As someone who sings for fun, how do you guys tell what note someone is singing? The reason I'm asking this is because with an instrument, you can easily tell as long as you memorize that note; however, in singing, each voice has a distinct color. So how can we tell? I can tell the relative position of notes to each other but that's it.

  • 2
    When someone asks me what note, the reply is 'the right one'...
    – Tim
    Commented Feb 24, 2021 at 12:30
  • 2
    @Tim - I hope you don't teach kids then. Commented Feb 25, 2021 at 16:48
  • @chasly-supportsMonica - why?
    – Tim
    Commented Feb 25, 2021 at 17:11
  • Why do you need to know the note? For example, if you hear someone singing a song, you sing the same notes you hear. Why do you care whether any given note is an E or an F? If you're singing "for fun," it doesn't matter in the least. Checking with a tuner seems contrary to the idea of doing it "for fun" unless you like playing with electronic gadgets.
    – phoog
    Commented Feb 26, 2021 at 15:13
  • Cause I'm OCD. When I commit to something, I like to do the best that I can; that for me is "fun". It's also easier to become better at something when you put in more effort. Simply singing, without any knowledge, is a waste of effort imo. Why put in more work and get less out? The fun part is digging deeper into the art itself.
    – skyfox009
    Commented Feb 26, 2021 at 16:42

4 Answers 4


The "what note" question has at least two different dimensions to it: absolute and relative pitch. For simply singing the same notes you're hearing, you don't need to know either of these.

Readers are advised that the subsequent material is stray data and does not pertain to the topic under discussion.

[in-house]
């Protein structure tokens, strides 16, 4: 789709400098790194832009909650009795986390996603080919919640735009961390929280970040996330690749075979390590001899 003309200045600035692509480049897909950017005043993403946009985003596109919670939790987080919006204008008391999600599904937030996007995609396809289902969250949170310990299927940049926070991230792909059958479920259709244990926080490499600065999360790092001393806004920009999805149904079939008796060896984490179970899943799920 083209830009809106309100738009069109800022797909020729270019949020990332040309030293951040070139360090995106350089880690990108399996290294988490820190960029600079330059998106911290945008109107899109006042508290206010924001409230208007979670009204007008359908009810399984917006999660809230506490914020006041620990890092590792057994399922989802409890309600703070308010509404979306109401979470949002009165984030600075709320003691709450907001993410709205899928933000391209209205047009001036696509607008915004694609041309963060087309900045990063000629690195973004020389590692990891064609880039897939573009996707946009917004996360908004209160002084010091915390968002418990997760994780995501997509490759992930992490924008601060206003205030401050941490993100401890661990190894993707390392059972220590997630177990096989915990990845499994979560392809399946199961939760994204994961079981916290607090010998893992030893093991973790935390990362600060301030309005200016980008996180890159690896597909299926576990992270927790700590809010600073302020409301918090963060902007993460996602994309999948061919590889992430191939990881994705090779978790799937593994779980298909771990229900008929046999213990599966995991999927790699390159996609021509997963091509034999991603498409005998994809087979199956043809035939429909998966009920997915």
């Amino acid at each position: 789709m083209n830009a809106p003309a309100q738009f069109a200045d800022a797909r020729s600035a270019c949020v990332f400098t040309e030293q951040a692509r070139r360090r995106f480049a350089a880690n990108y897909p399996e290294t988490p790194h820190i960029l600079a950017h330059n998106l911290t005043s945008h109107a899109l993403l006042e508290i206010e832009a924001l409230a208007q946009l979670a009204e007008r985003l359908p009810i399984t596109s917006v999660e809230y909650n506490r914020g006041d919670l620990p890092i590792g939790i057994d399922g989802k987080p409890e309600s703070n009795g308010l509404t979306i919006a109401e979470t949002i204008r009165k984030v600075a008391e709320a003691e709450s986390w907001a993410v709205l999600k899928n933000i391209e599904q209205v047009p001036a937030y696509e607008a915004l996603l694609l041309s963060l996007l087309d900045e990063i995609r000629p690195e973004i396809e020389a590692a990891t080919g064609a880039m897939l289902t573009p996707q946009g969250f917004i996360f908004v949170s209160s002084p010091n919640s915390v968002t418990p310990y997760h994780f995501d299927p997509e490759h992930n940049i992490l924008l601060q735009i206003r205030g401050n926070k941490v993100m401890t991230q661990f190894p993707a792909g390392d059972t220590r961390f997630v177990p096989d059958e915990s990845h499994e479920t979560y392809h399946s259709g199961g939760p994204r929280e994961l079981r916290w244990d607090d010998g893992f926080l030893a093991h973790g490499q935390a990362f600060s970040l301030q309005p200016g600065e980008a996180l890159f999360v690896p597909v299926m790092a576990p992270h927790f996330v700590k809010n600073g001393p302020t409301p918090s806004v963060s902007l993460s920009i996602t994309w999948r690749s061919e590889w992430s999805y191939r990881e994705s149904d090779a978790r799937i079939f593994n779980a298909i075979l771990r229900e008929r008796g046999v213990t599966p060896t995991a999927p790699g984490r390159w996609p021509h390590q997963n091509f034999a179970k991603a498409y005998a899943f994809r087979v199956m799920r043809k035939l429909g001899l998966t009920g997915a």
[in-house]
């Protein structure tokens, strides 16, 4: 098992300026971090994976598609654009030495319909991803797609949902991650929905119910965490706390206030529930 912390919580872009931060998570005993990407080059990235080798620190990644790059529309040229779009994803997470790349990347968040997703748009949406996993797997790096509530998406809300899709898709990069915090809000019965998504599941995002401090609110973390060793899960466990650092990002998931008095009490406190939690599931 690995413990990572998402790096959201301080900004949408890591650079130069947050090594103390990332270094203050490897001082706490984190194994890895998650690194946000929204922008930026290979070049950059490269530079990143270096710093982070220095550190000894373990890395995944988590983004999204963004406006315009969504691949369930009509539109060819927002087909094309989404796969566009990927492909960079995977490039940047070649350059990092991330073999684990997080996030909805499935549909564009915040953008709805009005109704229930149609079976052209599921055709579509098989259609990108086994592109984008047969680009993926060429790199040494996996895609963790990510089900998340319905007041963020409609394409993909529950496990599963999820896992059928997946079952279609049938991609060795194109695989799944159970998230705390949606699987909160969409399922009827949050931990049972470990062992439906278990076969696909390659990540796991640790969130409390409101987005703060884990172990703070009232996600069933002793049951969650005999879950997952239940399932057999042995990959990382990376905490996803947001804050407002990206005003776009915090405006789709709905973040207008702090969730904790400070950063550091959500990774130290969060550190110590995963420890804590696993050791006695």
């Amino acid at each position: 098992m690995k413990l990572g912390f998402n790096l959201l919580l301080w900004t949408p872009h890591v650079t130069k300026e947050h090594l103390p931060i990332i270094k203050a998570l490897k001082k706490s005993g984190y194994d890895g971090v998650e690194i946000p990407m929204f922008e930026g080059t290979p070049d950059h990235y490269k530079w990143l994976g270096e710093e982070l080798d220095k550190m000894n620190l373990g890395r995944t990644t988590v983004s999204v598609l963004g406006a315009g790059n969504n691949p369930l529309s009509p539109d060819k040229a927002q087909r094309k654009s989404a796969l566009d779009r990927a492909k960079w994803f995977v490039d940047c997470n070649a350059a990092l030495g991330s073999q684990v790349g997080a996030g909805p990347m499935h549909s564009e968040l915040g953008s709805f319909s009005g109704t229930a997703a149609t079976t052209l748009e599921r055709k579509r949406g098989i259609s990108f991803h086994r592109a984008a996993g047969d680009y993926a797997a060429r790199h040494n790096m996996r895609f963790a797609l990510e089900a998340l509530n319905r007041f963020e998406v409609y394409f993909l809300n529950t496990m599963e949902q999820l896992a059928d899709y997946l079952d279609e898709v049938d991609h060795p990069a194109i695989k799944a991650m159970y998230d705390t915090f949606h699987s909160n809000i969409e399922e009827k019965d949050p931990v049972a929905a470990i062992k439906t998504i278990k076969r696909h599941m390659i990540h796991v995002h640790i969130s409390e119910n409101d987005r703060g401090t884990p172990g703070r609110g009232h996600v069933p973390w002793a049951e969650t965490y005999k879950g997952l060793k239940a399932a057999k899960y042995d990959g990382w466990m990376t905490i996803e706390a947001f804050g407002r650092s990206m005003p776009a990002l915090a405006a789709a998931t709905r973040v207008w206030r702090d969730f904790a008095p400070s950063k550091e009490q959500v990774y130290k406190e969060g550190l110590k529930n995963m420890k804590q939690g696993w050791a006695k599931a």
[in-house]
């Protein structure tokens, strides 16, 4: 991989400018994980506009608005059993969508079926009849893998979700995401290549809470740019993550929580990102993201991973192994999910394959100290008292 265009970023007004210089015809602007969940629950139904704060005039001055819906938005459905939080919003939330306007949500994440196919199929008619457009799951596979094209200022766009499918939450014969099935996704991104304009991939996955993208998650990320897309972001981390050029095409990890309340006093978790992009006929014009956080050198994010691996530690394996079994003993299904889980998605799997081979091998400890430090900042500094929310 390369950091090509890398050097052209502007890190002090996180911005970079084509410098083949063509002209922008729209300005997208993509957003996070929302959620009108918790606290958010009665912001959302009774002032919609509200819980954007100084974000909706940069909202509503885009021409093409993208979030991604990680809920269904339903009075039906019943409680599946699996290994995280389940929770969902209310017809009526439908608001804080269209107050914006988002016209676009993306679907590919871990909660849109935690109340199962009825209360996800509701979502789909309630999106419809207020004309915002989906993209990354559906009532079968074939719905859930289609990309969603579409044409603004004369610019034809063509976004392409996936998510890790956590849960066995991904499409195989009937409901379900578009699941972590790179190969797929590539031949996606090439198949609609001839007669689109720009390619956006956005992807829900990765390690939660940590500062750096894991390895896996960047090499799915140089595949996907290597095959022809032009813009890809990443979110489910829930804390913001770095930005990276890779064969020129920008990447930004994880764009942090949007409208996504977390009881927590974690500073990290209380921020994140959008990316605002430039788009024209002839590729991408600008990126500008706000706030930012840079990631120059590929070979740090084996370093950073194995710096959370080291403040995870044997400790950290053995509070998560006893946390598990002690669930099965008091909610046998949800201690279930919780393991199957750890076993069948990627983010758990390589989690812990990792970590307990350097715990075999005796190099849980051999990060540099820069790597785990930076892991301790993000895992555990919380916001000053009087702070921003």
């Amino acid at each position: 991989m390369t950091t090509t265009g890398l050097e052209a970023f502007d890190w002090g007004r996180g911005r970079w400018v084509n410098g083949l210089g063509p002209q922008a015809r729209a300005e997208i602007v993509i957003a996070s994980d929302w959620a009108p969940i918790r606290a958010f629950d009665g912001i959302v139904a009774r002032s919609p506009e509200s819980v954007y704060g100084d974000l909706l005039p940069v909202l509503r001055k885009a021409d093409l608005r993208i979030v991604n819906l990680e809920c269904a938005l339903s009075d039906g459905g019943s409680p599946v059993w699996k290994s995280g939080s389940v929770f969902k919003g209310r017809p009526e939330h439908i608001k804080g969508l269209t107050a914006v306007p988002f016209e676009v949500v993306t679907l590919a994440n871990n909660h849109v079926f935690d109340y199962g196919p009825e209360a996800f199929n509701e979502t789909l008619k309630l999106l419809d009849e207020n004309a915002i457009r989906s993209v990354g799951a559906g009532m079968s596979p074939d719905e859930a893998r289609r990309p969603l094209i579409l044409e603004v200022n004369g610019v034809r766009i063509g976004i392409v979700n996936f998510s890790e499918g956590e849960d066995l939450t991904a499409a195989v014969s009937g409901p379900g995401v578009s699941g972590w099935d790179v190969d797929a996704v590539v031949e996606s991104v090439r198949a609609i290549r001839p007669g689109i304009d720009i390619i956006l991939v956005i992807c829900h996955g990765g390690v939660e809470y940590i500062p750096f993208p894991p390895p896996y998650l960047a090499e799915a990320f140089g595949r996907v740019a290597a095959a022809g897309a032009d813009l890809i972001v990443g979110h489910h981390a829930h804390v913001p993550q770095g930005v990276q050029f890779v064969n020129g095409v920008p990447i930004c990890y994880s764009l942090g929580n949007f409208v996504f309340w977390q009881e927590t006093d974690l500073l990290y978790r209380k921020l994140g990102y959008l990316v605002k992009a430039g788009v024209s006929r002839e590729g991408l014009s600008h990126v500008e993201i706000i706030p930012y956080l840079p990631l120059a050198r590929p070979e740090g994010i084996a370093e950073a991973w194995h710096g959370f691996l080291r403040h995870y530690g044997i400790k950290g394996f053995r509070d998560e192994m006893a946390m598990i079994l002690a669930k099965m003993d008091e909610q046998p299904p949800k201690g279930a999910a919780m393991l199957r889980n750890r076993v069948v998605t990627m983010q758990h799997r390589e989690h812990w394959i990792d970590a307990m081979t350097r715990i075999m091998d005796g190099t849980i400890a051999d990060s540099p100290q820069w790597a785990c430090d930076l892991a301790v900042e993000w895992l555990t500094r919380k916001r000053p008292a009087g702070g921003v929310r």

What absolute note am I hearing

You need to know the absolute named pitch in the following situations:

  • If you need to play the exact same note or accompanying notes on an instrument.
  • If you need to write a transcription of the notes.

And that's about it. I can't think of other reasons why you'd need to know the absolute pitch. For singing you don't need to know it, because most people can sing the same note they hear - perhaps in a different octave - and for the few who can't, knowing the absolute note name won't help their inability in any way.

How to identify the absolute pitch?

  • (A) You have perfect pitch,
  • (B) you play a reference tone on an instrument with known pitches and compare the note you hear to the known reference tone, or
  • (C) you use a tuner device that has a pitch display.

Playing a reference tone is like calibrating a tuner. People who have perfect pitch have a fixed factory A=440Hz reference built in the "tuner" in their head so they don't need to calibrate. But for everyone else, they have to first calibrate their tuner to a known fixed reference tone. If the reference tone is wrong, their pitch identification will be wrong too.

What relative note am I hearing